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China Economy 2008

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Economy - overview:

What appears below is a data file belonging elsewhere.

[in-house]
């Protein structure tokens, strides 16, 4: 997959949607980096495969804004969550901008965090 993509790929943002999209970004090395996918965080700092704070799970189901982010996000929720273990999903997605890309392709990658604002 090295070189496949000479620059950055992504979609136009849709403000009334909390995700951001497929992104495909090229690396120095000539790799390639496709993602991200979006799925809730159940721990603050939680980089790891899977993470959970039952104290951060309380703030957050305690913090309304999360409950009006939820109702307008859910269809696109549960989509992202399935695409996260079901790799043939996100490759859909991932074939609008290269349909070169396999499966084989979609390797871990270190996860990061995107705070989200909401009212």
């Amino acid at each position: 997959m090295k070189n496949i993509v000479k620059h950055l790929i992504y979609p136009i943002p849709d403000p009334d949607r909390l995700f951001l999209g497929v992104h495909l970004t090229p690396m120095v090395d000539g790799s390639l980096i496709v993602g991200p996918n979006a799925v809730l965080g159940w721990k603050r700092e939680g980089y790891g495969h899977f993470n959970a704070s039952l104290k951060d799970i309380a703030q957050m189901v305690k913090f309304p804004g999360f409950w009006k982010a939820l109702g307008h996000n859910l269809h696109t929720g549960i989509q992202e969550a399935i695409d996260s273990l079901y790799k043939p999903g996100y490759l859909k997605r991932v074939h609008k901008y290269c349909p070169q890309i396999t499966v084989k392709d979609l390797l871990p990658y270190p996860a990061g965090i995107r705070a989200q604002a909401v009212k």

China's economy during the last quarter century has changed from a centrally planned system that was largely closed to international trade to a more market-oriented economy that has a rapidly growing private sector and is a major player in the global economy. Reforms started in the late 1970s with the phasing out of collectivized agriculture, and expanded to include the gradual liberalization of prices, fiscal decentralization, increased autonomy for state enterprises, the foundation of a diversified banking system, the development of stock markets, the rapid growth of the non-state sector, and the opening to foreign trade and investment. China has generally implemented reforms in a gradualist or piecemeal fashion, including the sale of minority shares in four of China's largest state banks to foreign investors and refinements in foreign exchange and bond markets in 2005. After keeping its currency tightly linked to the US dollar for years, China in July 2005 revalued its currency by 2.1% against the US dollar and moved to an exchange rate system that references a basket of currencies. The restructuring of the economy and resulting efficiency gains have contributed to a more than tenfold increase in GDP since 1978. Measured on a purchasing power parity (PPP) basis, China in 2007 stood as the second-largest economy in the world after the US, although in per capita terms the country is still lower middle-income. Despite an increased backlash against foreign mergers and acquisitions, annual inflows of foreign direct investment in 2006 rose to $63 billion. By the end of 2006, more than 5,000 domestic Chinese enterprises had established direct investments in 172 countries and regions around the world. The Chinese government faces several economic development challenges: (a) to sustain adequate job growth for tens of millions of workers laid off from state-owned enterprises, migrants, and new entrants to the work force; (b) to reduce corruption and other economic crimes; and (c) to contain environmental damage and social strife related to the economy's rapid transformation. Economic development has been more rapid in coastal provinces than in the interior, and approximately 200 million rural laborers have relocated to urban areas to find work. One demographic consequence of the "one child" policy is that China is now one of the most rapidly aging countries in the world. Deterioration in the environment - notably air pollution, soil erosion, and the steady fall of the water table, especially in the north - is another long-term problem. China continues to lose arable land because of erosion and economic development. In 2007 China intensified government efforts to improve environmental conditions, tying the evaluation of local officials to environmental targets, publishing a national climate change policy, and establishing a high level leading group on climate change, headed by Premier WEN Jiabao. The Chinese government seeks to add energy production capacity from sources other than coal and oil as its double-digit economic growth increases demand. Chinese energy officials in 2007 agreed to purchase five third generation nuclear reactors from Western companies. More power generating capacity came on line in 2006 as large scale investments - including the Three Gorges Dam across the Yangtze River - were completed.